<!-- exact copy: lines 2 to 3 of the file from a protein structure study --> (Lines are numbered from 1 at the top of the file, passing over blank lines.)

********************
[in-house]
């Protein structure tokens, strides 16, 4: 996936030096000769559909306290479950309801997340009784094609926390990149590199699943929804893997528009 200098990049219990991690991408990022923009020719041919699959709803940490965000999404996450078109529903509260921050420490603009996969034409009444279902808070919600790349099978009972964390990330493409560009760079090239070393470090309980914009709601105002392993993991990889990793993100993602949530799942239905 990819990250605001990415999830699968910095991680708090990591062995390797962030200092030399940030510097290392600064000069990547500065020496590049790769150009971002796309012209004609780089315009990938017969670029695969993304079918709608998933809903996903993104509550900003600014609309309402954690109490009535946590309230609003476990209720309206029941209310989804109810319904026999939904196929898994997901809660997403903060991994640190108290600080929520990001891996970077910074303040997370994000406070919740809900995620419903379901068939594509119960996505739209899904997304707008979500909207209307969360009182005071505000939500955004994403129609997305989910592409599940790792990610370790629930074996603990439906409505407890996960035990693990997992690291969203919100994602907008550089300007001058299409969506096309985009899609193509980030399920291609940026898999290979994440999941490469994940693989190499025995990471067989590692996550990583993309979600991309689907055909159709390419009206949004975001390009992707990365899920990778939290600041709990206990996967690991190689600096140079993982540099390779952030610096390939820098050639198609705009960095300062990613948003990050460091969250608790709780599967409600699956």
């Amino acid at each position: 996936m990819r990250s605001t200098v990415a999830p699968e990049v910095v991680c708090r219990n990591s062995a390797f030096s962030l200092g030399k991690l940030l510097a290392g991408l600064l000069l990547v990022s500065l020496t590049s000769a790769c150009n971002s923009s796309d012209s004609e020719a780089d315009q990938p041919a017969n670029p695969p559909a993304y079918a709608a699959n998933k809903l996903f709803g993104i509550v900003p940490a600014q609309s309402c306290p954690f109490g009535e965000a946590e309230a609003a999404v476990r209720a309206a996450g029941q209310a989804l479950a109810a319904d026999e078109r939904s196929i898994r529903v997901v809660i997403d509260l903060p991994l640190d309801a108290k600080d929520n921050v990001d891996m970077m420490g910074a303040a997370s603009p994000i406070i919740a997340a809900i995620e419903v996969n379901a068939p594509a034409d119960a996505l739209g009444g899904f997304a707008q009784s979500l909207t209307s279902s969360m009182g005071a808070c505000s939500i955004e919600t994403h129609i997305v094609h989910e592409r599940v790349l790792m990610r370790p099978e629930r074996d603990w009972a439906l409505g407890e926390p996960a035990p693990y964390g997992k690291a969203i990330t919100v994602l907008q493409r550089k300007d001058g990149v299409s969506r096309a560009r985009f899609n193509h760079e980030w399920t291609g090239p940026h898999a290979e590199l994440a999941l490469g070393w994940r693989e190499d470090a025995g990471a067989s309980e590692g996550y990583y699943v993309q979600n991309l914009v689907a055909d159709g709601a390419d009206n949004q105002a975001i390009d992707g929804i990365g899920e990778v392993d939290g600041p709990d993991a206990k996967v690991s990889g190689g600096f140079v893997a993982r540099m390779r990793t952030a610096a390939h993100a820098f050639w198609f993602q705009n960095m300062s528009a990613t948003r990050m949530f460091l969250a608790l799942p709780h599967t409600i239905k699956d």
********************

């Protein structure tokens, strides 16, 4: 996936030096000769559909306290479950309801997340009784094609926390990149590199699943929804893997528009 200098990049219990991690991408990022923009020719041919699959709803940490965000999404996450078109529903509260921050420490603009996969034409009444279902808070919600790349099978009972964390990330493409560009760079090239070393470090309980914009709601105002392993993991990889990793993100993602949530799942239905 990819990250605001990415999830699968910095991680708090990591062995390797962030200092030399940030510097290392600064000069990547500065020496590049790769150009971002796309012209004609780089315009990938017969670029695969993304079918709608998933809903996903993104509550900003600014609309309402954690109490009535946590309230609003476990209720309206029941209310989804109810319904026999939904196929898994997901809660997403903060991994640190108290600080929520990001891996970077910074303040997370994000406070919740809900995620419903379901068939594509119960996505739209899904997304707008979500909207209307969360009182005071505000939500955004994403129609997305989910592409599940790792990610370790629930074996603990439906409505407890996960035990693990997992690291969203919100994602907008550089300007001058299409969506096309985009899609193509980030399920291609940026898999290979994440999941490469994940693989190499025995990471067989590692996550990583993309979600991309689907055909159709390419009206949004975001390009992707990365899920990778939290600041709990206990996967690991190689600096140079993982540099390779952030610096390939820098050639198609705009960095300062990613948003990050460091969250608790709780599967409600699956």
């Amino acid at each position: 996936m990819r990250s605001t200098v990415a999830p699968e990049v910095v991680c708090r219990n990591s062995a390797f030096s962030l200092g030399k991690l940030l510097a290392g991408l600064l000069l990547v990022s500065l020496t590049s000769a790769c150009n971002s923009s796309d012209s004609e020719a780089d315009q990938p041919a017969n670029p695969p559909a993304y079918a709608a699959n998933k809903l996903f709803g993104i509550v900003p940490a600014q609309s309402c306290p954690f109490g009535e965000a946590e309230a609003a999404v476990r209720a309206a996450g029941q209310a989804l479950a109810a319904d026999e078109r939904s196929i898994r529903v997901v809660i997403d509260l903060p991994l640190d309801a108290k600080d929520n921050v990001d891996m970077m420490g910074a303040a997370s603009p994000i406070i919740a997340a809900i995620e419903v996969n379901a068939p594509a034409d119960a996505l739209g009444g899904f997304a707008q009784s979500l909207t209307s279902s969360m009182g005071a808070c505000s939500i955004e919600t994403h129609i997305v094609h989910e592409r599940v790349l790792m990610r370790p099978e629930r074996d603990w009972a439906l409505g407890e926390p996960a035990p693990y964390g997992k690291a969203i990330t919100v994602l907008q493409r550089k300007d001058g990149v299409s969506r096309a560009r985009f899609n193509h760079e980030w399920t291609g090239p940026h898999a290979e590199l994440a999941l490469g070393w994940r693989e190499d470090a025995g990471a067989s309980e590692g996550y990583y699943v993309q979600n991309l914009v689907a055909d159709g709601a390419d009206n949004q105002a975001i390009d992707g929804i990365g899920e990778v392993d939290g600041p709990d993991a206990k996967v690991s990889g190689g600096f140079v893997a993982r540099m390779r990793t952030a610096a390939h993100a820098f050639w198609f993602q705009n960095m300062s528009a990613t948003r990050m949530f460091l969250a608790l799942p709780h599967t409600i239905k699956d």